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Practicality Beats Purity - Pure SQL vs ORMs

I’ve been using some form of a database throughout the entirety of my career. Sometimes single-file databases, sometimes full servers. Sometimes testing them, sometimes designing them, but a lot of times I was optimizing them. Even when learning programming with my dad, most of the apps I built were about storing and managing some type of data.

With all those years of experience, I definitely understand enough to know that I’m by no means an expert at any of it. There are several (an understatement) mechanisms by which folks make the best use of their database servers, almost all of them are tradeoffs in memory usage, space, look-up times, results retrieval, backup mechanisms, etc.

As expected, each database mechanism has their own quirks and optimizations, but the common theme is the language which you use to retrieve information: Structured Query Language (SQL). Different database engines implement different extensions to this language, some of which add powerful functionality, some of which just add confusion. But in general, SQL has been very successful in standardization across the industry.

This next chapter in the Practicality Beats Purity series covers the tradeoffs when using direct SQL queries to a database vs programming language abstractions that do it for you, like ORMs.

What’s an ORM?

Given the nature of data, interfacing with it can be complex. This leads to a number of constructs that help write optimum queries. In the object-oriented world, the most common concept is the Object Relational Mapper (ORM).

ORMs allow you to map a class written in a language like Python or Java to its corresponding SQL table structure in a given database. They take care of formulating queries for you, as well as setting up table relationships, indexes and other configurations. They can also help manage query transactions and database server connections.

With these systems, most queries map directly into class methods. For example, given a User class that models its equivalent table, accessing it over an ORM is as simple as executing Users.query.all(). This gets all the users in the table as a list of User class instances in code. Each property in the class corresponds to a table column.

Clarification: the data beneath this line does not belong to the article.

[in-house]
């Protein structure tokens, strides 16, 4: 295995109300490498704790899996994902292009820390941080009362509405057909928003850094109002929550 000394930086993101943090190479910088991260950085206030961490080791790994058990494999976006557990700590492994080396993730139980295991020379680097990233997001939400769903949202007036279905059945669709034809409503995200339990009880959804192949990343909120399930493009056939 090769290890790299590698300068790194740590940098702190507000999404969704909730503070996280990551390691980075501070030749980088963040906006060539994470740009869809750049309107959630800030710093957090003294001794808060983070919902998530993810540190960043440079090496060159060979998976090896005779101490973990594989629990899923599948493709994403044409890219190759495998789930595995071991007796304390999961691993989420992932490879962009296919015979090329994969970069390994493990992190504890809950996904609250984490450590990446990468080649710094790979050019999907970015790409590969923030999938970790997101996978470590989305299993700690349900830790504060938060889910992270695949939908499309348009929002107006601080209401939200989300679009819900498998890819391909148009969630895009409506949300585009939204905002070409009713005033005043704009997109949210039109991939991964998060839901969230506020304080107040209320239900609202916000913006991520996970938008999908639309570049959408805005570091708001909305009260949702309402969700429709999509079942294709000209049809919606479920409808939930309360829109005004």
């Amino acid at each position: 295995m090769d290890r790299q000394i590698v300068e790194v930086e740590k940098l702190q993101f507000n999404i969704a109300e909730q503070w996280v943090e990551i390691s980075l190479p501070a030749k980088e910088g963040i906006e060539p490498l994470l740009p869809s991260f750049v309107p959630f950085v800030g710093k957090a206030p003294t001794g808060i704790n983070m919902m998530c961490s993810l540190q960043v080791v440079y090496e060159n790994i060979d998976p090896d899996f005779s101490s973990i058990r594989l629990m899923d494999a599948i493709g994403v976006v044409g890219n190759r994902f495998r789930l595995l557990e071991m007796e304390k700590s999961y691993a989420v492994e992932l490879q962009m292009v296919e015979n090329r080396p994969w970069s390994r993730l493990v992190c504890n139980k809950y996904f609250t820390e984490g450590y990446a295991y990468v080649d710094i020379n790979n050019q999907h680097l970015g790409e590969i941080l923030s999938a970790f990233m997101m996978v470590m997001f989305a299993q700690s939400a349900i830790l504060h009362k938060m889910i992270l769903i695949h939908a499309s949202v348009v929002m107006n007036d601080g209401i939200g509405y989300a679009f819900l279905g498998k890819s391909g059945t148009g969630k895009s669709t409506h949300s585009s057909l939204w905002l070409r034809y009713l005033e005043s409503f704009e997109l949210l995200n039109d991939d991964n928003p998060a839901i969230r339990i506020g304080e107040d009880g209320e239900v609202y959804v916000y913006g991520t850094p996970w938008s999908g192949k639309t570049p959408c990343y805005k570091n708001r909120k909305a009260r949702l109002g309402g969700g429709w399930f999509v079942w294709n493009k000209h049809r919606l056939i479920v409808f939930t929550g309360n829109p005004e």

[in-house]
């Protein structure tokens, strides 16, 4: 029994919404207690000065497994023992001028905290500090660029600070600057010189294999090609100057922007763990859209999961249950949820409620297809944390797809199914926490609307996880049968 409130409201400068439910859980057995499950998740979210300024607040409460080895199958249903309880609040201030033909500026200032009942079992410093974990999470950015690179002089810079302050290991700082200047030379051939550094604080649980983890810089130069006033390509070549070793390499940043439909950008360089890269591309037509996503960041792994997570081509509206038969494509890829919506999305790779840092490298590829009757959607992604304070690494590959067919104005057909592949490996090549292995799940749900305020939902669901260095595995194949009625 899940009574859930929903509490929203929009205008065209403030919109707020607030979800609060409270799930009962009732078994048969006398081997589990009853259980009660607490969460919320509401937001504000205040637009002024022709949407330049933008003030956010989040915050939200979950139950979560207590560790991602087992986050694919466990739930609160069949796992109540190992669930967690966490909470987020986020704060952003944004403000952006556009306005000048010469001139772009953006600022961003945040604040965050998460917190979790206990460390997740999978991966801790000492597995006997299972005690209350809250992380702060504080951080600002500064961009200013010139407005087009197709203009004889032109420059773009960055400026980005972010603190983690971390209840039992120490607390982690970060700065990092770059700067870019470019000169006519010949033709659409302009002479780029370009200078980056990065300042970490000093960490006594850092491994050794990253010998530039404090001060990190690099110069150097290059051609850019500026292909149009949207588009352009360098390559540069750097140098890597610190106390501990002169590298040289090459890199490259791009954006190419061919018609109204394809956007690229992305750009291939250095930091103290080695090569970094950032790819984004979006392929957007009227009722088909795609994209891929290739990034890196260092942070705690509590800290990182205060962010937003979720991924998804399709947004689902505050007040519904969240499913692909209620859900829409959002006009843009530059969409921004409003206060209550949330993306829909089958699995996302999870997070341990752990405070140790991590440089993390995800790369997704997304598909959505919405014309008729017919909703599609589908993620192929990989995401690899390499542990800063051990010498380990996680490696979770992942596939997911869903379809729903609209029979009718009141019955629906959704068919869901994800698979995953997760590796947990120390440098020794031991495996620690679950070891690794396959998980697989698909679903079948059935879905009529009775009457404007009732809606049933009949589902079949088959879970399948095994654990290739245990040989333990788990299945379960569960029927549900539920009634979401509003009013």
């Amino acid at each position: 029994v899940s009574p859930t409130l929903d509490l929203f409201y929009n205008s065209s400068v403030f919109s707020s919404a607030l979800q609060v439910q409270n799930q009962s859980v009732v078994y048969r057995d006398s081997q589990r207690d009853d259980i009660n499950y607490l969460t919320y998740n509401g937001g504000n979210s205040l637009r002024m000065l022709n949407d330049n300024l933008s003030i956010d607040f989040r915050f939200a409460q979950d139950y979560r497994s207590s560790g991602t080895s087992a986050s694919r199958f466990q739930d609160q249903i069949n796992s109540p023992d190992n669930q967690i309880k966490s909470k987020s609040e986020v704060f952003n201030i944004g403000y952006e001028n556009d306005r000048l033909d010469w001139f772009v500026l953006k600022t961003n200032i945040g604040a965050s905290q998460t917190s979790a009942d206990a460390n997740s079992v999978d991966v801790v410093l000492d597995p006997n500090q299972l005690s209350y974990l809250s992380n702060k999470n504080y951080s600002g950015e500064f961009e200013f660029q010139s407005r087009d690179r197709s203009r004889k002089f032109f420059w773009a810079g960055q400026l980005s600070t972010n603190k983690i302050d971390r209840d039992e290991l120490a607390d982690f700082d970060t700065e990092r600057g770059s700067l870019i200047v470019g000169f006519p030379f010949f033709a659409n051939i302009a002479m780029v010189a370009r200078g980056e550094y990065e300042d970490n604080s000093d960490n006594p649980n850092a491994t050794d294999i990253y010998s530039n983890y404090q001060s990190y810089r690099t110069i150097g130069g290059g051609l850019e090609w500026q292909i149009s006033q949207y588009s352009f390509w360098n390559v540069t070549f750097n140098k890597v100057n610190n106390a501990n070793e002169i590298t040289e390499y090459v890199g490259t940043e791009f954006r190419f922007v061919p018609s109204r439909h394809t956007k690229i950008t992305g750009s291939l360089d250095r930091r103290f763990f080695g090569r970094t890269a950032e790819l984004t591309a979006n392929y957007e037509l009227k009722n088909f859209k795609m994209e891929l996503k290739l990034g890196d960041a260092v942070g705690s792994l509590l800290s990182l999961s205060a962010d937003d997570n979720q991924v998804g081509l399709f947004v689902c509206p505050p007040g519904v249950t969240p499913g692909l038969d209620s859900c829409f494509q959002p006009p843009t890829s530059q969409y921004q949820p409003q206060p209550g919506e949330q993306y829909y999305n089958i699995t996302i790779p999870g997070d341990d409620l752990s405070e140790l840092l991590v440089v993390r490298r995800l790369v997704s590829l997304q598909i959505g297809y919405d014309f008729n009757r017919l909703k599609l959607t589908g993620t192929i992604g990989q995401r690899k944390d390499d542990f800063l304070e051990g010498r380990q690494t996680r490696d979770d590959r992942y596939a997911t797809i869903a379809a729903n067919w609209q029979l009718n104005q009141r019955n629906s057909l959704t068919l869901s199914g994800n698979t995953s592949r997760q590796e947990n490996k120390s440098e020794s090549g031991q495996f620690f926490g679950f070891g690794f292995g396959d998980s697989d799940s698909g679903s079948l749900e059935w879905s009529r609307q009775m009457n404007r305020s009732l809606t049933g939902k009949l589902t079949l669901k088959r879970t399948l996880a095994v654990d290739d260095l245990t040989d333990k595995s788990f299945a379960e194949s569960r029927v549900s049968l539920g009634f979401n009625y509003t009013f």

From here, it’s easy to pick an instance and change its properties through an assignment operation like = 'ABC', and then commit the changes to the database with session.commit(). It’s not necessary to know how to perform the correct UPDATE query to the database, the ORM does that.

Python has several ORM packages, the most famous one being SQLAlchemy, but there are others like PeeWee ORM that do similar functions.

Common reasons for using ORMs

There are many things that attract folks to using ORMs, here’s a short list of the most common:

  • Familiarity with object oriented concepts.
  • No need to learn SQL.
  • Your data is accessible as class objects, as opposed to tuples that you later coerce into objects.
  • The interface is abstracted above the database engine, so if for some reason you need to switch from SQLite to MySQL to PostgreSQL, your application will keep functioning without code changes (barring some corner cases of course).
  • There are migration tools built on these systems that help update the structure of your database over time, by applying or reverting schema changes.

What happens when you get into specifics?

There’s only so much that an abstraction layer can assume about your data. At some point you’ll need to perform manual optimizations. But doing so, requires deeper knowledge of the internal design and the APIs that makeup the ORM package. This means that instead of learning SQL, you have to learn ORM. And since ORMs differ in how they handle things, the whole purpose of having a common language is now out the window.

By default, ORMs will only retrieve the minimal amount of information needed to satisfy your query. Given a User class that references a Team class through a foreign key, listing all users will not include all columns from the Team table, only it’s identifier. You have to ask for the join explicitly.

Who cares? If you’re implementing an interface or endpoint which provides just a little bit of team information along with it (like perhaps the team name), you’ll find that default ORM behavior gets the list of all users in one query, but executes a separate query for the team name for each user. If you have 100 users in 30 teams, you could make up to 31 round trips to your database. It’s not obvious that this is happening unless you read the docs in detail, or consciously enable the ORM to show the queries it executes.

How do you fix it? Define the team reference in the User class to be an eager join instead of a lazy join (the default). This means you’ll have all the info in 1 query. The specifics of how to make this happen will vary depending on the ORM package that you are using.